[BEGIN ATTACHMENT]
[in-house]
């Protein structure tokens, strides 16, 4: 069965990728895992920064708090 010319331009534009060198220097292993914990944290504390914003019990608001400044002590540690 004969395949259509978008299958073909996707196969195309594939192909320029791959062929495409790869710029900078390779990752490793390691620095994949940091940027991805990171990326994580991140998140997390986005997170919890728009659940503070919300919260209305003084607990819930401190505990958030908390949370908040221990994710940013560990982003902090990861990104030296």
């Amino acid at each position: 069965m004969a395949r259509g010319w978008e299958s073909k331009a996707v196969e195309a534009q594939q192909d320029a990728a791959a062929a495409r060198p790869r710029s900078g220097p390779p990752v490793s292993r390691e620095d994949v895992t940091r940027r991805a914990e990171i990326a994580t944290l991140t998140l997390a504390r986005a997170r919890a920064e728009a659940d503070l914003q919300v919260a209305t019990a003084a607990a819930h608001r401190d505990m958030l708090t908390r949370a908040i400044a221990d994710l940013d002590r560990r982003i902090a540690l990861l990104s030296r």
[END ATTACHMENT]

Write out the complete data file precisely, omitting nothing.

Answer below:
[in-house]
């Protein structure tokens, strides 16, 4: 069965990728895992920064708090 010319331009534009060198220097292993914990944290504390914003019990608001400044002590540690 004969395949259509978008299958073909996707196969195309594939192909320029791959062929495409790869710029900078390779990752490793390691620095994949940091940027991805990171990326994580991140998140997390986005997170919890728009659940503070919300919260209305003084607990819930401190505990958030908390949370908040221990994710940013560990982003902090990861990104030296």
């Amino acid at each position: 069965m004969a395949r259509g010319w978008e299958s073909k331009a996707v196969e195309a534009q594939q192909d320029a990728a791959a062929a495409r060198p790869r710029s900078g220097p390779p990752v490793s292993r390691e620095d994949v895992t940091r940027r991805a914990e990171i990326a994580t944290l991140t998140l997390a504390r986005a997170r919890a920064e728009a659940d503070l914003q919300v919260a209305t019990a003084a607990a819930h608001r401190d505990m958030l708090t908390r949370a908040i400044a221990d994710l940013d002590r560990r982003i902090a540690l990861l990104s030296r």